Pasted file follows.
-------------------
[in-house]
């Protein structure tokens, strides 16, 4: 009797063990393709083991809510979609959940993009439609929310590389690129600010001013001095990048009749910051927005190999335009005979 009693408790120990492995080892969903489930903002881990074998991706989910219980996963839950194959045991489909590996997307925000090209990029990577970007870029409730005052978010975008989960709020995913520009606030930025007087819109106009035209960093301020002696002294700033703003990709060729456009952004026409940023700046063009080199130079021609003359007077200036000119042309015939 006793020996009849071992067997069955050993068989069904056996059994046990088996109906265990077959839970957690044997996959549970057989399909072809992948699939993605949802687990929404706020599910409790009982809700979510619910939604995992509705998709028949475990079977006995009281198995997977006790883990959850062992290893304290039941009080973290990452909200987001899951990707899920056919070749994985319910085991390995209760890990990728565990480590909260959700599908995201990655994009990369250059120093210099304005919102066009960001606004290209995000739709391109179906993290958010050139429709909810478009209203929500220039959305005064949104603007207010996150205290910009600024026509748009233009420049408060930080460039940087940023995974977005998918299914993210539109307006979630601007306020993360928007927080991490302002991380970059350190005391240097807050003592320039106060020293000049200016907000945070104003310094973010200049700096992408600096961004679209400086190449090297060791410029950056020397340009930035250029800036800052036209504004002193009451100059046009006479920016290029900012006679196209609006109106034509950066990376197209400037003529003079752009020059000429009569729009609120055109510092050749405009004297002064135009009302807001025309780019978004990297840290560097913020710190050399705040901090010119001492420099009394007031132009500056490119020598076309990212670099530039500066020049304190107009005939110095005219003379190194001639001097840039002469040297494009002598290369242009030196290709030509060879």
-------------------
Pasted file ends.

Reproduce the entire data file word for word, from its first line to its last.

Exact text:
[in-house]
């Protein structure tokens, strides 16, 4: 009797063990393709083991809510979609959940993009439609929310590389690129600010001013001095990048009749910051927005190999335009005979 009693408790120990492995080892969903489930903002881990074998991706989910219980996963839950194959045991489909590996997307925000090209990029990577970007870029409730005052978010975008989960709020995913520009606030930025007087819109106009035209960093301020002696002294700033703003990709060729456009952004026409940023700046063009080199130079021609003359007077200036000119042309015939 006793020996009849071992067997069955050993068989069904056996059994046990088996109906265990077959839970957690044997996959549970057989399909072809992948699939993605949802687990929404706020599910409790009982809700979510619910939604995992509705998709028949475990079977006995009281198995997977006790883990959850062992290893304290039941009080973290990452909200987001899951990707899920056919070749994985319910085991390995209760890990990728565990480590909260959700599908995201990655994009990369250059120093210099304005919102066009960001606004290209995000739709391109179906993290958010050139429709909810478009209203929500220039959305005064949104603007207010996150205290910009600024026509748009233009420049408060930080460039940087940023995974977005998918299914993210539109307006979630601007306020993360928007927080991490302002991380970059350190005391240097807050003592320039106060020293000049200016907000945070104003310094973010200049700096992408600096961004679209400086190449090297060791410029950056020397340009930035250029800036800052036209504004002193009451100059046009006479920016290029900012006679196209609006109106034509950066990376197209400037003529003079752009020059000429009569729009609120055109510092050749405009004297002064135009009302807001025309780019978004990297840290560097913020710190050399705040901090010119001492420099009394007031132009500056490119020598076309990212670099530039500066020049304190107009005939110095005219003379190194001639001097840039002469040297494009002598290369242009030196290709030509060879």